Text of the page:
Sunday, July 5, 2009

The Why of the Want

I want to love Michael Mann. No, not that way. As a director and writer. A film maker. I really do. And is often the case with people you want to love, I have come close to doing so. There are whole sections of The Last of the Mohicans that I think are absolutely brilliant. Same for Heat. But overall, I didn’t love the entirety of either one. My favorite Michael Mann film is Collateral. Great story and great acting by Tom Cruise, Jamie Foxx and Jada Pinkett Smith. But Mann did not write Collateral, in whole or in part. Perhaps that’s the key. Which brings me to his latest effort: Public Enemies.

Like Heat, Public Enemies is a 'cops and robbers' film, with a flawed cop obsessed with catching the sympathetic robber. Public Enemies features wonderful performances by Johnny Depp and Christian Bale. But as with most Mann films, it falls short in terms of story.

In most great commercial films, our main character is somebody who wants something badly and goes after it against great odds. Impossible odds often. John Dillinger is the main character of Enemies and Mann does a passable job of telling us what Dillinger wants. Actually, Dillinger tells us himself what he likes: money, nice clothes and Billy. Great. We know what he wants. However, here’s where we get the flaw in Public Enemies: we don’t know 'why'!

In my paradigm, somebody wants something 'badly'. You might even say desperately. It is this urgency that is the essence of 'story'. It is this urgency that makes us want to watch the film. The 'badly/desperately' part is 'why' the main character is doing what they are doing. It is also what creates the emotional connection between the main character and the audience, and do not underestimate this.

We in the audience don’t have to have the same 'want' as the main character. In fact, we almost never share a want. After all, who wants to go see a film about somebody who wants a promotion or a new Range Rover? No, films are far better when we don’t share the same want as the main character. For instance, none of us (OK maybe some) share the 'want' of Tony Montana in Scarface. But we understand why he wants what he wants (money/success). It is that particular immigrant’s version of the American Dream. We empathize and we get it. And, therefore, we watch to see if he can fulfill this want.

In Public Enemies we have absolutely no idea why John Dillinger wants so badly to robs banks and obtain the money that comes from that. Obviously, there is something about the danger attached to acquiring it. We might even play kitchen-sink psychiatrist and try to draw some connection between that and the fact that his father beat him often 'because he didn’t know any other way' to raise him. But if that’s the reason, it falls far short.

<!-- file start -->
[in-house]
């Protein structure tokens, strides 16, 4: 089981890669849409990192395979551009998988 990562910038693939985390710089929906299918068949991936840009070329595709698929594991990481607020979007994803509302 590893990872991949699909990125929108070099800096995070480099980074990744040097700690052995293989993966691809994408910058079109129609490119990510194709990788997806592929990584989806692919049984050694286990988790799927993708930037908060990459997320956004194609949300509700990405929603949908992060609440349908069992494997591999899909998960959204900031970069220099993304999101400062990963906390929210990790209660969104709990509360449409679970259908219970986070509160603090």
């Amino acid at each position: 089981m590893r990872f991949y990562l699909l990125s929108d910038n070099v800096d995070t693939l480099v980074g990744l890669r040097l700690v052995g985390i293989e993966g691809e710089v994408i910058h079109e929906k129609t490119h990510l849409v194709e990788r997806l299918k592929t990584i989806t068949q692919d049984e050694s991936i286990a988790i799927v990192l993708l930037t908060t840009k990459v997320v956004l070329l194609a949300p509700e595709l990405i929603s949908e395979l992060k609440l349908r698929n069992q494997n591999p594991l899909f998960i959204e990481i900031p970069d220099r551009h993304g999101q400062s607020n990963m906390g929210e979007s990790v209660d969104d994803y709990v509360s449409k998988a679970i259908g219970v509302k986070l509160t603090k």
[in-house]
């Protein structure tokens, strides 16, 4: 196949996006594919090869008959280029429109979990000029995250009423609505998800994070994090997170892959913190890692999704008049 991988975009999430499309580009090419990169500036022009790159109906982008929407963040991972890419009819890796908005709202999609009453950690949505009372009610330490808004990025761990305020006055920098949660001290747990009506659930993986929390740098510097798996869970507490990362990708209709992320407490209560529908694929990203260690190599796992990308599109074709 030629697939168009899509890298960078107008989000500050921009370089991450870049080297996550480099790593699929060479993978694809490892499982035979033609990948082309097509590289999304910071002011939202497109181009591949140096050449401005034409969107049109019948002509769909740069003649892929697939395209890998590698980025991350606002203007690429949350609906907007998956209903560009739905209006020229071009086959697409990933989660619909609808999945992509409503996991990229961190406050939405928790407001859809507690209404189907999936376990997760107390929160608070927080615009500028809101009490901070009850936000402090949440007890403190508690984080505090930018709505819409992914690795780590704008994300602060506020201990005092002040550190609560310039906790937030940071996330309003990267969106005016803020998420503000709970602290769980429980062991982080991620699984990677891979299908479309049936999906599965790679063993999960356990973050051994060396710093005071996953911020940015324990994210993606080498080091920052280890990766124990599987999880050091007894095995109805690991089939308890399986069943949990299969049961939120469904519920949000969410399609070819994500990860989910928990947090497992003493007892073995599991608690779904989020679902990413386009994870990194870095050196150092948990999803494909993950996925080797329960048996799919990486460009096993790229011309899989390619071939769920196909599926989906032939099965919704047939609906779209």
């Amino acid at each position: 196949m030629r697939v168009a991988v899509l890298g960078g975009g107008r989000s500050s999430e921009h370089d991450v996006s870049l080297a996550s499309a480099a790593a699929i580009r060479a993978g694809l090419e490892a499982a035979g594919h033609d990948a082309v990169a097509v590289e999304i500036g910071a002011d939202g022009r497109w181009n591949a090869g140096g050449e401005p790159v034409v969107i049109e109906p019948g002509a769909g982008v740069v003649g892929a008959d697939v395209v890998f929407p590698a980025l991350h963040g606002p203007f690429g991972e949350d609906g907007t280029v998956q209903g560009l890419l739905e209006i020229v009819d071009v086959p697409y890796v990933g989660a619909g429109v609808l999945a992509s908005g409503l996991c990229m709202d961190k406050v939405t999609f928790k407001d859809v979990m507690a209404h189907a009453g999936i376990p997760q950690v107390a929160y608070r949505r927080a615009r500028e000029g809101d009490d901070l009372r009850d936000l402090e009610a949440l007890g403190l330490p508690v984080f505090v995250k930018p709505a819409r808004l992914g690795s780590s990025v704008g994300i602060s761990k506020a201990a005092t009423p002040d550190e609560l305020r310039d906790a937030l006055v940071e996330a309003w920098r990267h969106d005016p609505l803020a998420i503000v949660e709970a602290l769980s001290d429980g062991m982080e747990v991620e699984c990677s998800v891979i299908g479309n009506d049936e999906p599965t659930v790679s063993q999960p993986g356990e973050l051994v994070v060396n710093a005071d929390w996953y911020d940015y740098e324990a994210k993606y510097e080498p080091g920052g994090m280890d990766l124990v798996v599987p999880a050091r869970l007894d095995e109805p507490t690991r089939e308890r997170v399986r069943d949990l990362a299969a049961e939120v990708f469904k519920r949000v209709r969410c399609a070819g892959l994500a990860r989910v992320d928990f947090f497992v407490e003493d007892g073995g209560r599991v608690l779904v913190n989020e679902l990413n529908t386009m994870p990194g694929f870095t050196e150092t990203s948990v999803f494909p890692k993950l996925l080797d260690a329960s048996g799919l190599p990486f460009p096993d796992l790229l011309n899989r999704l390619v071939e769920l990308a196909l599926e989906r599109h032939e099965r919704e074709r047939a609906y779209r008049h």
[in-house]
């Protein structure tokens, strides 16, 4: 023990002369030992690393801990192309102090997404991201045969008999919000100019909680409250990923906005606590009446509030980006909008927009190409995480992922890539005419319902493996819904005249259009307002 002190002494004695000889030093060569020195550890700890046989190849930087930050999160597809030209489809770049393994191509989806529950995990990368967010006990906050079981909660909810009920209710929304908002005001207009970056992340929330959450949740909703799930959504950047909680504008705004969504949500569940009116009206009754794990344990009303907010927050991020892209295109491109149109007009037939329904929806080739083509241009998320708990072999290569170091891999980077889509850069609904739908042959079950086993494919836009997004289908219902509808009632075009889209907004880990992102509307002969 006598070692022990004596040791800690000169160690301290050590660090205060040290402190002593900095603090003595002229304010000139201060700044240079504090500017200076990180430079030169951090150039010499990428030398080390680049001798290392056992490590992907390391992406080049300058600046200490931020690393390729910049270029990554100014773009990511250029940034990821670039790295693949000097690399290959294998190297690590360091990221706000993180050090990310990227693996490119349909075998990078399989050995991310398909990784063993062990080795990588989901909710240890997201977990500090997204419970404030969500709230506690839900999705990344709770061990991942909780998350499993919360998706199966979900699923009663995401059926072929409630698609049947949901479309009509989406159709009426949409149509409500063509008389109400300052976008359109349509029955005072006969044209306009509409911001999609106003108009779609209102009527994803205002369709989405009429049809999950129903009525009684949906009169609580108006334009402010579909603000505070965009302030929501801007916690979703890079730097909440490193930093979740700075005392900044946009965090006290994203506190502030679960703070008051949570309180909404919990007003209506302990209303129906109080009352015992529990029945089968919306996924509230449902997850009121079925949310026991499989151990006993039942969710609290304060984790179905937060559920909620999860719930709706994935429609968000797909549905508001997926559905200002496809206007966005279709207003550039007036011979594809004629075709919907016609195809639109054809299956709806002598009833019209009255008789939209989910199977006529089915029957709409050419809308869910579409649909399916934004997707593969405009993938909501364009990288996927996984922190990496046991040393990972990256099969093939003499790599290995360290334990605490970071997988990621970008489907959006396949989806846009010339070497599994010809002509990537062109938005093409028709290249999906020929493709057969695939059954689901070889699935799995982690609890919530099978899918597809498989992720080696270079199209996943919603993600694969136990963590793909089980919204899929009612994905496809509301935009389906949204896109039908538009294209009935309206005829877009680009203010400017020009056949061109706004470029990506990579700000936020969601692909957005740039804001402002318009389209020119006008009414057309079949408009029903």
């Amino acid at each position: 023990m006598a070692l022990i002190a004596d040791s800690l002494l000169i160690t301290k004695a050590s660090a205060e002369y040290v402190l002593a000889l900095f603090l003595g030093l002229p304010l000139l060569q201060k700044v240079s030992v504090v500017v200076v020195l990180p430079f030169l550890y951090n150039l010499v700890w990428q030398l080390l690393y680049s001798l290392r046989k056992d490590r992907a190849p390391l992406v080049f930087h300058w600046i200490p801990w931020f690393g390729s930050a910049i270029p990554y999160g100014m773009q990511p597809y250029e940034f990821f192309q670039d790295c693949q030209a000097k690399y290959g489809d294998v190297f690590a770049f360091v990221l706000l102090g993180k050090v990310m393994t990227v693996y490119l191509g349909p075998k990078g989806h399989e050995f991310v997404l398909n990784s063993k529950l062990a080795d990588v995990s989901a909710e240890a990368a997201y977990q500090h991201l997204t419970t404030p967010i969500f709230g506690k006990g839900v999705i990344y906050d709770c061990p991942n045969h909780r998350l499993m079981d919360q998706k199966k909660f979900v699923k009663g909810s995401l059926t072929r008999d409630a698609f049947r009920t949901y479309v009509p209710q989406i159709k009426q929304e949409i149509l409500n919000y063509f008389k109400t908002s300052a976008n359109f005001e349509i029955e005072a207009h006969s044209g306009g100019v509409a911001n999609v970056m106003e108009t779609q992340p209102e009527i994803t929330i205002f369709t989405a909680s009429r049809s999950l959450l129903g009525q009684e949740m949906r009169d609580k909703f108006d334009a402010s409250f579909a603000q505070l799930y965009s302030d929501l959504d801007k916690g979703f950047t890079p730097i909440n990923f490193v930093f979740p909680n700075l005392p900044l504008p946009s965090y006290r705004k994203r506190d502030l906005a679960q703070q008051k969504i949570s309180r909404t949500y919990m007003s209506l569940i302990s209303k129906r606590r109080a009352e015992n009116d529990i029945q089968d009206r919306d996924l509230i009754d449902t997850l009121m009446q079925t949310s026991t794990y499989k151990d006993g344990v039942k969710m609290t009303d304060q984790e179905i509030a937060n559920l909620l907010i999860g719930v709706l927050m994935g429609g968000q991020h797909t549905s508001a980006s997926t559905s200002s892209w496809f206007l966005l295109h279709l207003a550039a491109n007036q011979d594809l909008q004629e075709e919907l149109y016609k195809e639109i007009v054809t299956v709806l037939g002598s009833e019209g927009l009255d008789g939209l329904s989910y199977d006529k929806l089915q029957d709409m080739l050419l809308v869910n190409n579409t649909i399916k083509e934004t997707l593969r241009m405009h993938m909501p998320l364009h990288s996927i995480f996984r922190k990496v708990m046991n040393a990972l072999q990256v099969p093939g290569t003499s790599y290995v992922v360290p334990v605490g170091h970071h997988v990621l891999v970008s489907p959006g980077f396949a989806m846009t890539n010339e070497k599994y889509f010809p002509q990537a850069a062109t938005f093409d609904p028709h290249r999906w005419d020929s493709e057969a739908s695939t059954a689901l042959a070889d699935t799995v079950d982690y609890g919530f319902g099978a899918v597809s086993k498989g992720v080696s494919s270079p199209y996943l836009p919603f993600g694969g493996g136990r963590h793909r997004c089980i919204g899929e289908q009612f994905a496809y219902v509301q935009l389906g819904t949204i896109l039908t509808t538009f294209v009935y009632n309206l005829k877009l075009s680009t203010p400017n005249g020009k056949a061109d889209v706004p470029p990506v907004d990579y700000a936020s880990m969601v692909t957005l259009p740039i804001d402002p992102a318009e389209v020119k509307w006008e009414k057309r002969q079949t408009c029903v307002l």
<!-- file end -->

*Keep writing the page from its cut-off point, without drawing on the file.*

I think this movie could have been made far better with a short scene or even an additional line or two of dialogue in the first act to allow us to get a glimpse of why Dillinger wants what he wants. It could have even come later in the film, as in Good Will Hunting in that famous scene with Will and Chuck at the construction site. But wherever it might have come in Public Enemies, it would have improved the film mightily.

The lesson for the budding screenwriter is this: don’t forget the 'why'! Everyone tells screenwriters to make sure the audience knows what the main character wants, but that’s just half the battle. Less even. If you don’t also let the audience in on the urgency of that desire - the 'why' of the 'want' - there will be no audience connection. And your script will suffer for it.

You are not yet Michael Mann. He gets to keep making movies because he is brilliant at giving us spectacle and big scenes. I just wish he’d give us more story to go with them.

Then I’d truly love Michael Mann.

1 comment:

  1. Agreed. On all points above.

    Not knowing why is the reason all eyes are dry when the agent tells Billie that Dillinger's last words were for Black Bird. But because we didn't know that what he wanted and how she was the tenderest embodiment of it, the moment of tragedy slipped away.

    The other caveat to add though is that we didn't need to know everything about why he wanted to rob banks or command the love of a woman like Billie (who wouldn't?). We're not therapists. We just want to see how a man's external and the internal drives match and mismatch. Because that's entertainment.